Let's make it even harder to obtain oil in the US

Yesterday, a US federal judge struck down a six-month moratorium on all drilling for oil at depths greater than 500 feet (and industry participants note that drilling permits in shallower waters were being delayed as well). While it is nice to see the rule of law being upheld against government restrictions of legal business activity, the fact is that the heavy-handed intrusion of the US government into the oil business has been going on for decades, with grave and wide-ranging consequences.

As professor emeritus of economics at Pepperdine University George Reisman noted in his 1996 tome entitled Capitalism: a treatise on economics, the US government has restricted the supply of US oil in the following ways:
  • Preventing exploration and development in "wildlife preserves" and "wilderness refuges."
  • Preventing the development of offshore wells on much of the continental shelf.
  • Preventing the construction of oil and gas pipelines, refineries, storage facilities, and facilities for handling supertankers, and when not banning them outright, greatly increasing the difficulty of obtaining permission to build them -- in one instance, plans to build a pipeline were abandoned due to the cost and difficulty of obtaining the necessary permissions from over 750 federal, state, and local government agencies.
  • Imposing price controls on oil (leading to the oil crisis of the 1970s).
  • Imposing punitive taxes on energy companies, particularly through the removal of the depletion allowance for crude oil reserves.
  • Discouraging business growth and capital investment through the threat of antitrust lawsuits against large oil firms and mergers.
  • Imposing price controls on natural gas, thus limiting the growth of an important alternative fuel, and thus increasing the demand for oil.
  • Preventing the construction of nuclear power plants (and preventing the use of nuclear power plants already constructed), thus reducing an alternative and again artificially increasing the demand for oil. Similarly restricting coal exploration and use, with the effect of again artificially increasing the demand for oil.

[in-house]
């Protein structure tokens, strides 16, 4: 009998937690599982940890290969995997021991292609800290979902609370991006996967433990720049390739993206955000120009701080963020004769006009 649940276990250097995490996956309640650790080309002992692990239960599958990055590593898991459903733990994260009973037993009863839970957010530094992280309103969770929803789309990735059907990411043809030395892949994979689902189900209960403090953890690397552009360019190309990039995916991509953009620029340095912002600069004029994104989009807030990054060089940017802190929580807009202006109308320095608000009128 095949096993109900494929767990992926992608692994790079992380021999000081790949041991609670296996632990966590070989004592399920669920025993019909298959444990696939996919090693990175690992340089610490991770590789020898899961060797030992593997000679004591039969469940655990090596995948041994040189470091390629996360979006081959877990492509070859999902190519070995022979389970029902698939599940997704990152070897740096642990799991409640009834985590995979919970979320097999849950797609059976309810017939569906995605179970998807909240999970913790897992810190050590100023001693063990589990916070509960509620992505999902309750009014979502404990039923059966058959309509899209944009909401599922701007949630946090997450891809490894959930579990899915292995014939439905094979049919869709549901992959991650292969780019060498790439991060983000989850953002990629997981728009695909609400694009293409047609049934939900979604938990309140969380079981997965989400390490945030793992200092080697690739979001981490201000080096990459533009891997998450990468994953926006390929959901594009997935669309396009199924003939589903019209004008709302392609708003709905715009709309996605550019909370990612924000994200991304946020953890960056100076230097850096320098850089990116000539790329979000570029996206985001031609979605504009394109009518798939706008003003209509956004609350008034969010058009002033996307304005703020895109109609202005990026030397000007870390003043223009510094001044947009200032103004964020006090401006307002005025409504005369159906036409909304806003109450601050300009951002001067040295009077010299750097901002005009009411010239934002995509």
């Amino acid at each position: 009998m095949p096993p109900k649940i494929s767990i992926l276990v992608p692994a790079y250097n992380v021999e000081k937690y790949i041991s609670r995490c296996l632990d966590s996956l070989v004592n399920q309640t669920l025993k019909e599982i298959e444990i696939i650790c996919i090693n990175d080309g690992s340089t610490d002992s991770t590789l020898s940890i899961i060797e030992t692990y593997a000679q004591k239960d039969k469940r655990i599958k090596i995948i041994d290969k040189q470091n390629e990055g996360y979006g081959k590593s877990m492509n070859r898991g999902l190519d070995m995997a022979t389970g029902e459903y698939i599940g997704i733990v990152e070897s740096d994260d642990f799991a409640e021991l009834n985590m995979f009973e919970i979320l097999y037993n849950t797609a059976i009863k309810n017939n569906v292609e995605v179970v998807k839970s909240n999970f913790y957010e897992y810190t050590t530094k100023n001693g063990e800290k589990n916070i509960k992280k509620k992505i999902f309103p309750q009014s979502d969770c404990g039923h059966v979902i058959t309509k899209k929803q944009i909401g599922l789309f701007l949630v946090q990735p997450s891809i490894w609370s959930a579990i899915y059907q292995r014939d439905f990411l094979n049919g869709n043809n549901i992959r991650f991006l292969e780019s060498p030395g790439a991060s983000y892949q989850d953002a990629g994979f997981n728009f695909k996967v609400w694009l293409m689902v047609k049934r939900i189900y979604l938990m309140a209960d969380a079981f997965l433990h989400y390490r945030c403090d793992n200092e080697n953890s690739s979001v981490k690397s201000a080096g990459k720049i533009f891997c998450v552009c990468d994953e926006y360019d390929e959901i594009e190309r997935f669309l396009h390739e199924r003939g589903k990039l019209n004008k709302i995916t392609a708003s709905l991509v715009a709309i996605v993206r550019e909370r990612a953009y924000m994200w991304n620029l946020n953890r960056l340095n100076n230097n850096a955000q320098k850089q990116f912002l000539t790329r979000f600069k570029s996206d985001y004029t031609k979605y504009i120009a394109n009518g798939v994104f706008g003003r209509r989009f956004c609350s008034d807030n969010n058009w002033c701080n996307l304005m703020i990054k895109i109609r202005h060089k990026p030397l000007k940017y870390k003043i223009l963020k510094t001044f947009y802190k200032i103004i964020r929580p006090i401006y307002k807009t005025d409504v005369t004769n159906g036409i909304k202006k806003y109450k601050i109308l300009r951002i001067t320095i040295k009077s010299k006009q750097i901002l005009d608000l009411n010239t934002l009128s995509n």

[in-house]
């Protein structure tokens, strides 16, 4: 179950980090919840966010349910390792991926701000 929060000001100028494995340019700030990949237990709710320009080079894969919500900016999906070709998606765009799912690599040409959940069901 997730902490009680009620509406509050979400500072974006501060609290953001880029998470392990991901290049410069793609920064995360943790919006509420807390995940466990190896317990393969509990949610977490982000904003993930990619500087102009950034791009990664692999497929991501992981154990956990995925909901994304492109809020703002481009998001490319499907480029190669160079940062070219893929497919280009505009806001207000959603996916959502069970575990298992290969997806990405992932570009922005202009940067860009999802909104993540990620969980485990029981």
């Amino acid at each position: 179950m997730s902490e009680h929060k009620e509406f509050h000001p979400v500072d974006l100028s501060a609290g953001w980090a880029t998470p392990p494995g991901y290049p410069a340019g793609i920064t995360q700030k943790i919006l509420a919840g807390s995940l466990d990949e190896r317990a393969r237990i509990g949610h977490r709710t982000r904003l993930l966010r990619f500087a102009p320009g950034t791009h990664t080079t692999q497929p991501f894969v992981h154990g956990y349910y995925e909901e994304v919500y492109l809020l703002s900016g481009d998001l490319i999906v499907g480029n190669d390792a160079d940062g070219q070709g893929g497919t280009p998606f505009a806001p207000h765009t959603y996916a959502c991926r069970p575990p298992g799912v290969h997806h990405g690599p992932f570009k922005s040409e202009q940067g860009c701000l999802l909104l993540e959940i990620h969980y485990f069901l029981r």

• Forcing power plants to burn oil instead of coal, which also artificially increases the demand for oil (234-235).
All the government policies which make oil more difficult to obtain, more expensive to transport, and more in demand (by the removal of major viable alternatives including coal, natural gas and nuclear) have made oil-derived products far more expensive for American consumers than they otherwise needed to be. The impact is most noticed in the price of gasoline, but it goes far beyond that.

In fact, the fallout from this government interference includes the enrichment of Middle Eastern states which sponsor terrorism. The policies of the US government over the past several decades (stretching back to the 1960s) have made demand for Middle Eastern oil higher than it would have been if it were easier to obtain oil here, and higher than it would have been if alternatives such as coal, natural gas and nuclear had been allowed to relieve some of the demand for oil. Not only has demand been higher than it otherwise would have been, but the prices those states could charge for that oil has been higher as well.

George Gilder points out in the Israel Test Benjamin Netanyahu's argument that terrorists rarely if ever can act on their own, but are sustained by sovereign states. "Sustaining this terrorist network of states," Gilder says, "is largely foreign aid to governments, together with environmental bars to energy production in the West that endow despots with economic power. Terrorism will continue as long as these suicidal Western policies continue" (218).

We believe investors should understand these connections between economics and global issues. Further, as the recent events in the Gulf have shown, investors should be very wary of investing in industries with excessive government intrusion, and should be ready to move their investment capital elsewhere when that intrusion appears likely to increase.

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